A week before my father died, he requested to my grandmother house assistant to cook all his favourite food. I am reflecting now, that food is the closest thing that still attached to us when our sense of life is still lingering. Its the symbol of our survival urge to cling with material world.

My only way as my mother’s daughter at that time, hopelessly 22 and lost with the sight of death, was to go back to my mother’s pots and pan. And cook this particular bubur recipe. It become the only thing that my mother can eat and digest. And yes, I believe every time I stir the pot, I put all my love and tears, and maybe a tinge of fear even with the fact that I know I am going to lose her.

But in the process years later I ended up improving this recipe and reclaim them as my own. I add ginger, lemongrass and a whole of ayam kampung (free range chicken) to the pot. Making them to have the reputation of bringing people back to life (I wish) when one of my best friend name them “Bubur Pembangkit Mayat” (The Porridge that Can Rise Death People).

Such reputation came in the changing season or at the rainy afternoon like yesterday that hit Jogja. When a friend or my son or even myself is going to catch the flu or cough or slightly shivering, I always make this one whole pot of chicken porridge. It really help people who are sick and a very comforting dish. I remember when my best friend, Dina, can’t eat anything in her early trimester of pregnancy, I always come to her house and cook this for her. This porridge had grown to something we all love together. I am so glad how this memories has turn out to be one of my most meaningful story.

Thank you for sharing this pot, Nino, by coming to our warung in the middle of the heavy rain. And also every other friends, worker, customer that had enjoy this pot of memorable porridge. Thank you for sharing my memories. I will not forget this.

Have a nice Sunday

This post is a late post from a few months back. Slowly going back to the blogging world.

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Our Bubur Ayam Kampung is serve every Saturday in @warungkitajogja,

Nitiprayan – Jogjakarta

Karanganyar: Cetho Temple, Kethek Temple and Sukuh Temple

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Sunrise view from Candi Cetho, Merapi, Merbabu and Sindoro Mountains range, Central Java, Indonesia

I’ve been missing Java a little bit since moving to Bali for a while, and I remembered this trip that I impulsively did before I went to Kathmandu again last year. I went with the boys, my ‘brothers’ and my son, Bhumy, to Candi Cetho and Candi Sukuh in Karanganyar, Central Java.

These two magnificent old temple have a special meaning to me since the very beginning of my first visit way back in 2005. Its located near Solo where my father lineage come from, its been an inspiration for my favourite theatre, Teater Garasi, in Jogjakarta for their masterpiece work of Watubatu. It has also been always a personal pilgrimage for my Javanese ancestors.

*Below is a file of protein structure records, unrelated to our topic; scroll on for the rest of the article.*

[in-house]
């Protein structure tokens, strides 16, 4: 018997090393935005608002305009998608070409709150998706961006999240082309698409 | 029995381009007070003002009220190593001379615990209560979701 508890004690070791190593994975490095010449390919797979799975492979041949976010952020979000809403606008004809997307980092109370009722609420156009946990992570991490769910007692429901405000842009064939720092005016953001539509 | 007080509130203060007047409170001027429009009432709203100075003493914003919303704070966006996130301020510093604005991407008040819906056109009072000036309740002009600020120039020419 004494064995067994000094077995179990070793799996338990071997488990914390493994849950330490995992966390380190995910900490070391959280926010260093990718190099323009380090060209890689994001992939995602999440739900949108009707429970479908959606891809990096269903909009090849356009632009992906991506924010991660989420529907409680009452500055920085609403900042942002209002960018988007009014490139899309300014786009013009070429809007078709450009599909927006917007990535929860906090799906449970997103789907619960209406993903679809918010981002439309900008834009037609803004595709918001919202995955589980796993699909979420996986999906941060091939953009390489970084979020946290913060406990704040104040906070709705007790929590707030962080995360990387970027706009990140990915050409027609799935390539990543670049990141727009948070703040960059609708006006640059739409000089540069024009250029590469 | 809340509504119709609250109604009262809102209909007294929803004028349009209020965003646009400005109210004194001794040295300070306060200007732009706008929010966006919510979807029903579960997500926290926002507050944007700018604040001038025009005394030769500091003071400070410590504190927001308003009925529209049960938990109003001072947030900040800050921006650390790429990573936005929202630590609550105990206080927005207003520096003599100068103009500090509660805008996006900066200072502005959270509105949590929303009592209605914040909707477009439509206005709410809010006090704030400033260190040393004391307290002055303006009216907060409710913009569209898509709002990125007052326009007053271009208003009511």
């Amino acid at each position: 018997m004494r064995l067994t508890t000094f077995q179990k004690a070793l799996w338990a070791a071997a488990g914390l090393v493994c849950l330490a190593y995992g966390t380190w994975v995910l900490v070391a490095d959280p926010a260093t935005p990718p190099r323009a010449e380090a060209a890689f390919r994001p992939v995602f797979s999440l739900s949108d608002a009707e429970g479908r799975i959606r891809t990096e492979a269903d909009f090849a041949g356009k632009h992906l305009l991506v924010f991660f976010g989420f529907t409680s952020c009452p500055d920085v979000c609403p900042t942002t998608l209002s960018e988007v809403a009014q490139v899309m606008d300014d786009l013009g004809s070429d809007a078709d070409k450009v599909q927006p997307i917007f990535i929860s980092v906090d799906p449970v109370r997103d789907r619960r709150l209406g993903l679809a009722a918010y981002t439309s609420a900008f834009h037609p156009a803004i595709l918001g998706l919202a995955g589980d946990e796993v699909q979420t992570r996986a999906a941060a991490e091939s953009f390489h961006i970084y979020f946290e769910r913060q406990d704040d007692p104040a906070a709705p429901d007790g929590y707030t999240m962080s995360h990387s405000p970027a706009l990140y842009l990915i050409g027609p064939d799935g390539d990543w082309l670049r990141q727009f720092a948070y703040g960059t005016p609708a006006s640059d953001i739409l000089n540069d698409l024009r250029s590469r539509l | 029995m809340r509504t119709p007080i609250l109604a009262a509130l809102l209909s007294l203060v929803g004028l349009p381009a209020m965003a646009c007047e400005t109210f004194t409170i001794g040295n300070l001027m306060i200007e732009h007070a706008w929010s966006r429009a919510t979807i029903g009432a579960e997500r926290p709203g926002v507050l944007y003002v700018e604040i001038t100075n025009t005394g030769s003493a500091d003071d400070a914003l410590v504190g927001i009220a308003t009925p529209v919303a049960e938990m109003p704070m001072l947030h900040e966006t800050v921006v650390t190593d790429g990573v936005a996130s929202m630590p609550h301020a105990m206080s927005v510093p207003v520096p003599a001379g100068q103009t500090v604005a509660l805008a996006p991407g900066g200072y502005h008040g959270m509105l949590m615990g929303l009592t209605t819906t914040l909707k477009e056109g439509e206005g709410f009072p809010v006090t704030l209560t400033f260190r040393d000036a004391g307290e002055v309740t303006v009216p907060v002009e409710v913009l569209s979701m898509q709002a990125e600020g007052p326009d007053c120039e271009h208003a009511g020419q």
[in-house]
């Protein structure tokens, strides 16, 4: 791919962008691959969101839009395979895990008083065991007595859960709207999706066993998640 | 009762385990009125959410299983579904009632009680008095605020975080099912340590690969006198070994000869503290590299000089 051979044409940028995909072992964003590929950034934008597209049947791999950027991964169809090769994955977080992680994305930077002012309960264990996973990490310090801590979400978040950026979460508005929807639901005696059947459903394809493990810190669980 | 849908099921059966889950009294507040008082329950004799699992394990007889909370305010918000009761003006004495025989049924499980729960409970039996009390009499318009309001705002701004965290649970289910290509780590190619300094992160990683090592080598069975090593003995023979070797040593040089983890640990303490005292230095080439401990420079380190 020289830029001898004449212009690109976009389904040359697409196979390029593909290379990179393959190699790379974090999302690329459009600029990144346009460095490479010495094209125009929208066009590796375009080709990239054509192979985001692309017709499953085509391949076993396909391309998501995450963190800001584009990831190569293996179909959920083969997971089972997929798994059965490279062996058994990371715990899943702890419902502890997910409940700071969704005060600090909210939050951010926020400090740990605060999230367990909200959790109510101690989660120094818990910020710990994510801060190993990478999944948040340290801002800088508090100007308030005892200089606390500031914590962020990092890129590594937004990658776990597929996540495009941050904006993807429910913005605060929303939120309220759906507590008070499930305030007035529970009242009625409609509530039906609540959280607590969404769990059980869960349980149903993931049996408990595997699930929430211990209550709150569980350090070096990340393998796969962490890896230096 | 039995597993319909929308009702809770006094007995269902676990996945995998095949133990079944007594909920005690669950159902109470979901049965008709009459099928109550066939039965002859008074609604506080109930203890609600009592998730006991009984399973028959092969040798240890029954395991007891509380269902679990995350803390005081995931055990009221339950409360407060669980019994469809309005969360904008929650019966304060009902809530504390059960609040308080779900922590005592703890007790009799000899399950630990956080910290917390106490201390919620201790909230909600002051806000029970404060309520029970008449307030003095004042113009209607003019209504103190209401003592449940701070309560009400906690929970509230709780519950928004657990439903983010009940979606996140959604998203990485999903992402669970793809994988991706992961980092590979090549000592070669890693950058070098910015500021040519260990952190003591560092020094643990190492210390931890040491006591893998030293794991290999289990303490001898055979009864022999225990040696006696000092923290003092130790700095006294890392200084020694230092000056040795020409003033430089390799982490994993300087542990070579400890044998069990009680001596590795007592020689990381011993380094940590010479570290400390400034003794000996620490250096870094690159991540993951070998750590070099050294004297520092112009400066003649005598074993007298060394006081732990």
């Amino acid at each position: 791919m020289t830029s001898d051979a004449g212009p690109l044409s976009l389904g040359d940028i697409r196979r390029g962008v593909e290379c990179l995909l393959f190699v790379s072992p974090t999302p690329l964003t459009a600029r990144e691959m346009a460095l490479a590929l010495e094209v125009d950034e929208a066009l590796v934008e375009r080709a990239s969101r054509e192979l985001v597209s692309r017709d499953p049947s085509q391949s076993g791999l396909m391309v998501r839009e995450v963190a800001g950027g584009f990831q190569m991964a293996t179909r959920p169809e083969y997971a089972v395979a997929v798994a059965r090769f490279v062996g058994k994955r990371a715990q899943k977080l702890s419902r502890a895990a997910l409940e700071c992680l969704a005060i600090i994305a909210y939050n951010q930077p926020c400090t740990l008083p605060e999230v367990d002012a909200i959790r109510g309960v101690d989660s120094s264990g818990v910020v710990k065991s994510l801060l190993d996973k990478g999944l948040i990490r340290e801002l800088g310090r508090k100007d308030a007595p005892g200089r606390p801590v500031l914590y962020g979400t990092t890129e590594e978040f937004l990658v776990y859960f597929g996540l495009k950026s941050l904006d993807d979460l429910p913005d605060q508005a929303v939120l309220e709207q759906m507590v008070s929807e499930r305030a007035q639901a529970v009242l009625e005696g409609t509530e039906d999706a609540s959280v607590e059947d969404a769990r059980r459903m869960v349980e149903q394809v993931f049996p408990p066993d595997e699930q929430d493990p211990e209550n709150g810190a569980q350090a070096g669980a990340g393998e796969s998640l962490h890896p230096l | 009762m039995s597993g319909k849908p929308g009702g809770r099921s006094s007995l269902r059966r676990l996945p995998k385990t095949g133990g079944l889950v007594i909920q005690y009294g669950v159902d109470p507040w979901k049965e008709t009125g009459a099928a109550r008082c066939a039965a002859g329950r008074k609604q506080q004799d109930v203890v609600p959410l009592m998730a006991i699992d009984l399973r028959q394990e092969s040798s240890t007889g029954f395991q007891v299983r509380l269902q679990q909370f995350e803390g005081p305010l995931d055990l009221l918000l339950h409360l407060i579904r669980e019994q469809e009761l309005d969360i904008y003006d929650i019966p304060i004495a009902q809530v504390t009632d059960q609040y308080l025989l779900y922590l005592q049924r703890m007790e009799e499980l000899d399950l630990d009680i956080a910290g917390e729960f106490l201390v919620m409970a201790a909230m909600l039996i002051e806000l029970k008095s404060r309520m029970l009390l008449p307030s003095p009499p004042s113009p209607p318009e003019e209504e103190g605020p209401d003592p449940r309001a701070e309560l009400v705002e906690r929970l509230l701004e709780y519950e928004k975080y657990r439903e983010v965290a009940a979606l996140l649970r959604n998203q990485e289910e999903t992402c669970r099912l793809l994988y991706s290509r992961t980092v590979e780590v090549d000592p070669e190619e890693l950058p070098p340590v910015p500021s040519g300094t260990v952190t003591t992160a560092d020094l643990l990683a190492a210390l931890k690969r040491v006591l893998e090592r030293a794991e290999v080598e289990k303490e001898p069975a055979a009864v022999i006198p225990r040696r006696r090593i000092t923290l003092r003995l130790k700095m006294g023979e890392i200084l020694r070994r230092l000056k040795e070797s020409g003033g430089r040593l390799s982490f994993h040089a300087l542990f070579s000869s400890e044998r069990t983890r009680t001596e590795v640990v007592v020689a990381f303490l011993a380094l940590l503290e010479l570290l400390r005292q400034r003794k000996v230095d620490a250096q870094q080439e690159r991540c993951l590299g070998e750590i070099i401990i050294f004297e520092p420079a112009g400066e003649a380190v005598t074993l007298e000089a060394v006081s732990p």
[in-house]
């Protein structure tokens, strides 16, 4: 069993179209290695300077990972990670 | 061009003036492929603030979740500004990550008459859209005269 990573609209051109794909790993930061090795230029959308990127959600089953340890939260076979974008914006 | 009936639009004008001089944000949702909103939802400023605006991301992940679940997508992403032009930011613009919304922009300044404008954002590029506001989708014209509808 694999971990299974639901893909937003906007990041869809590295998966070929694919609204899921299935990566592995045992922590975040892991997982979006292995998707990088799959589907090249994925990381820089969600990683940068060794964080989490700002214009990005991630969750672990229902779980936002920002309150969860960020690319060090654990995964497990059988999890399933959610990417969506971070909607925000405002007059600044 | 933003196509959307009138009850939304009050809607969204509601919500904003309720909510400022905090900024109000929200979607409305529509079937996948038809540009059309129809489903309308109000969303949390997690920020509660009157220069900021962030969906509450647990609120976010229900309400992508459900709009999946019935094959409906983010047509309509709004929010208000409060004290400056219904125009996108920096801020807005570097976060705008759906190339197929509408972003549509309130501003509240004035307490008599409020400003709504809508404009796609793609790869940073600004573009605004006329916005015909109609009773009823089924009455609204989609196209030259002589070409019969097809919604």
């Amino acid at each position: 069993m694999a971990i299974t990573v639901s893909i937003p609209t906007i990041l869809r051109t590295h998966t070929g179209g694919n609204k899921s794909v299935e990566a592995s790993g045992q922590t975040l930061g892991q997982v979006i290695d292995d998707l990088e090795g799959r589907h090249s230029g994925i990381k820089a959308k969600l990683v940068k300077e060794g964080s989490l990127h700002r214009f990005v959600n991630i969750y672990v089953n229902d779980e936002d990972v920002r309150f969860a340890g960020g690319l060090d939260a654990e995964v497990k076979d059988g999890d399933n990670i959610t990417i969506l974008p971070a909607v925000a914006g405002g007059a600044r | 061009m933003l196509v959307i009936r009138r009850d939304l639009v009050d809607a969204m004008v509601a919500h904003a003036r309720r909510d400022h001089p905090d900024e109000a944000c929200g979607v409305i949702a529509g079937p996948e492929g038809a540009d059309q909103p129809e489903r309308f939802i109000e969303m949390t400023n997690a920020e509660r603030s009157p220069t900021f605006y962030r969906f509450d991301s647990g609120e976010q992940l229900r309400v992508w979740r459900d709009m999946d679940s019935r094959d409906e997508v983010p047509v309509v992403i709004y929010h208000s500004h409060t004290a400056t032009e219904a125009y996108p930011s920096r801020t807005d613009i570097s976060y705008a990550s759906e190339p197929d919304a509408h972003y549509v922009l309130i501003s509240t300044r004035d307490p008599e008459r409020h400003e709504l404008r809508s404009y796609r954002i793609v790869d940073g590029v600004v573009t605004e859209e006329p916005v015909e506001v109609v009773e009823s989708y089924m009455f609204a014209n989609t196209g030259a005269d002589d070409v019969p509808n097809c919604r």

Their unique architecture style are one of my favourite in Java. It is somewhere reminding people with the style in Latin America. I am so glad that I could take Bhumy in this trip and also visiting a newly found temple behind Candi Cetho, Candi Kethek (The Monkey Temple).

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Krisna praying in Kethek Temple, Central Java, Indonesia

IMG_0329The boys on top of Kethek Temple

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Bhumy in the path to Kethek Temple, Karanganyar, Central Java

Its nice to see my son back on his barefoot and exploring the wilderness with his uncles. We rent a car for two days and head off to the temple. The small hotels are still nice like I remember. The feeling of the place stayed sacred after seven years even.

I took the bath in the Saraswati statue, where they have one of the best water spring in the area. It brings the memories of a personal silent time I had with the place years ago and somehow I awash all those memories that I need to let go. I felt home and quiet at peace.

IMG_0649  IMG_0638Cetho Temple, Karanganyar, Centra Java

While entering Sukuh temple, one of the local old guide explained to us a lot and even showing Bhumy a lot of things while we were there. The architecture of both temples are still a mystery for modern archeology. The way they made the statues and the way it constructed like a certain pyramid has somehow become a missing link in the typical Hindu-Buddhist period of Java. I had a long talk before with one of my professor and we agree that the theory of its age is more likely that its dated on the site latest renovation that happened in 17th century. This place feels ancient to me. Much much more ancient.

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IMG_0678Candi Sukuh, Karanganyar, Central Java, Indonesia

The Hindu in Indonesia do regular ceremony and pilgrimage to both places. Also the Javanese that also still practicing Kejawen rituals. Both of these sites are still active, so please show your respect while you are exploring these areas especially when people are praying and practice certain rituals. Its as sacred as any places of worship.